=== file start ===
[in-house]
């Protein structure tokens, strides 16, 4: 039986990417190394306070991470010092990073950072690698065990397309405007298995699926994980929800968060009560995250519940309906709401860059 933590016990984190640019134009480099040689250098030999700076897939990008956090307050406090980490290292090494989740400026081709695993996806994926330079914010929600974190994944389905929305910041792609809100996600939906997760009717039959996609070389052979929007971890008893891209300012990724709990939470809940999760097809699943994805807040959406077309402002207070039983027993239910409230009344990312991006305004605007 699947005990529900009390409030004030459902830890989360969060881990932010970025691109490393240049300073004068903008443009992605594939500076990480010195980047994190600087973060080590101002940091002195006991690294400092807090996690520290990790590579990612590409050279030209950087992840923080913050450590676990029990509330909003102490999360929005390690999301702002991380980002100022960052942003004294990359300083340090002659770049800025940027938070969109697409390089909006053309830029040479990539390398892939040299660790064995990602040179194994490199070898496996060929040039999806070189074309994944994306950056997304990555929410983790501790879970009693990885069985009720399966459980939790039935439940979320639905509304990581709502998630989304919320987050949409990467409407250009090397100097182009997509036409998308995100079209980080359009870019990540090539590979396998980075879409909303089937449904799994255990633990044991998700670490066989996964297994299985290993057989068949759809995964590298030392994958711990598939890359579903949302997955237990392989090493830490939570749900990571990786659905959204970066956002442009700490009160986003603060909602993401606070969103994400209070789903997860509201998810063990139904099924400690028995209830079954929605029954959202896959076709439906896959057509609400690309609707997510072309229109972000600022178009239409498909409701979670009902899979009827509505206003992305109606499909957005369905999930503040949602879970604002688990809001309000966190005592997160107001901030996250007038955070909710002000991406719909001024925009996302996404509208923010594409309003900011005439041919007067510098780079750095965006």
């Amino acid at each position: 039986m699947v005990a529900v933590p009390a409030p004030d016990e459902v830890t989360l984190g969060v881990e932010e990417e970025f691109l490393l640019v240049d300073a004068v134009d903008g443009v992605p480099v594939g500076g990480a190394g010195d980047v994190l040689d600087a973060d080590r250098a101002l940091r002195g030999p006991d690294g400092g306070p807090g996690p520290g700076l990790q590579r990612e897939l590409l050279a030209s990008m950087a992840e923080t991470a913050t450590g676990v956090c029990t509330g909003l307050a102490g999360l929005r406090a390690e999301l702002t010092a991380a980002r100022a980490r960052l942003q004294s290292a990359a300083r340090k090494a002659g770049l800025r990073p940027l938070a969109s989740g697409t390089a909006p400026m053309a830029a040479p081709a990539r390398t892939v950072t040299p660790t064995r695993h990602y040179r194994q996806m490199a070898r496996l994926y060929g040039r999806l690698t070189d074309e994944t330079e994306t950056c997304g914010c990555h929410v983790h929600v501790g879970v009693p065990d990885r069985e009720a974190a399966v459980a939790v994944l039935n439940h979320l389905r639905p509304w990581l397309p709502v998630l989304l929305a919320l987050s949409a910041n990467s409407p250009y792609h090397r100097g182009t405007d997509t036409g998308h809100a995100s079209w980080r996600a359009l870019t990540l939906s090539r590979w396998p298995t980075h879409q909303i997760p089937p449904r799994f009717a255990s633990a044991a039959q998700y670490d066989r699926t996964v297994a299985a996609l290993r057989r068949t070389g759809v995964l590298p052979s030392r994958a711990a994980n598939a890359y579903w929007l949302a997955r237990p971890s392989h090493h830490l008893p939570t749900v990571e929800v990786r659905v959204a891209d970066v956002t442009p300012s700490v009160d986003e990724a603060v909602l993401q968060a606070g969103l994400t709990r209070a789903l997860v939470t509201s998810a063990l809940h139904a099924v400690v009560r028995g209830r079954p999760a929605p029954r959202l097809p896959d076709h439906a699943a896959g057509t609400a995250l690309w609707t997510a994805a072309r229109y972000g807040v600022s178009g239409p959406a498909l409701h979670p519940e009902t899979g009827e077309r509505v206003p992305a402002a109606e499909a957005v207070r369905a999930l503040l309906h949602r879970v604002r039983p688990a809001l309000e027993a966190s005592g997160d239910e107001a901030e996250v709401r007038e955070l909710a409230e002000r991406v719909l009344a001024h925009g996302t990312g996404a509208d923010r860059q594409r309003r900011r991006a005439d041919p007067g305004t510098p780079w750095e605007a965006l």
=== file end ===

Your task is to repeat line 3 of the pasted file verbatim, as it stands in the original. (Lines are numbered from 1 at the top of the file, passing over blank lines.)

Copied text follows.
């Amino acid at each position: 039986m699947v005990a529900v933590p009390a409030p004030d016990e459902v830890t989360l984190g969060v881990e932010e990417e970025f691109l490393l640019v240049d300073a004068v134009d903008g443009v992605p480099v594939g500076g990480a190394g010195d980047v994190l040689d600087a973060d080590r250098a101002l940091r002195g030999p006991d690294g400092g306070p807090g996690p520290g700076l990790q590579r990612e897939l590409l050279a030209s990008m950087a992840e923080t991470a913050t450590g676990v956090c029990t509330g909003l307050a102490g999360l929005r406090a390690e999301l702002t010092a991380a980002r100022a980490r960052l942003q004294s290292a990359a300083r340090k090494a002659g770049l800025r990073p940027l938070a969109s989740g697409t390089a909006p400026m053309a830029a040479p081709a990539r390398t892939v950072t040299p660790t064995r695993h990602y040179r194994q996806m490199a070898r496996l994926y060929g040039r999806l690698t070189d074309e994944t330079e994306t950056c997304g914010c990555h929410v983790h929600v501790g879970v009693p065990d990885r069985e009720a974190a399966v459980a939790v994944l039935n439940h979320l389905r639905p509304w990581l397309p709502v998630l989304l929305a919320l987050s949409a910041n990467s409407p250009y792609h090397r100097g182009t405007d997509t036409g998308h809100a995100s079209w980080r996600a359009l870019t990540l939906s090539r590979w396998p298995t980075h879409q909303i997760p089937p449904r799994f009717a255990s633990a044991a039959q998700y670490d066989r699926t996964v297994a299985a996609l290993r057989r068949t070389g759809v995964l590298p052979s030392r994958a711990a994980n598939a890359y579903w929007l949302a997955r237990p971890s392989h090493h830490l008893p939570t749900v990571e929800v990786r659905v959204a891209d970066v956002t442009p300012s700490v009160d986003e990724a603060v909602l993401q968060a606070g969103l994400t709990r209070a789903l997860v939470t509201s998810a063990l809940h139904a099924v400690v009560r028995g209830r079954p999760a929605p029954r959202l097809p896959d076709h439906a699943a896959g057509t609400a995250l690309w609707t997510a994805a072309r229109y972000g807040v600022s178009g239409p959406a498909l409701h979670p519940e009902t899979g009827e077309r509505v206003p992305a402002a109606e499909a957005v207070r369905a999930l503040l309906h949602r879970v604002r039983p688990a809001l309000e027993a966190s005592g997160d239910e107001a901030e996250v709401r007038e955070l909710a409230e002000r991406v719909l009344a001024h925009g996302t990312g996404a509208d923010r860059q594409r309003r900011r991006a005439d041919p007067g305004t510098p780079w750095e605007a965006l």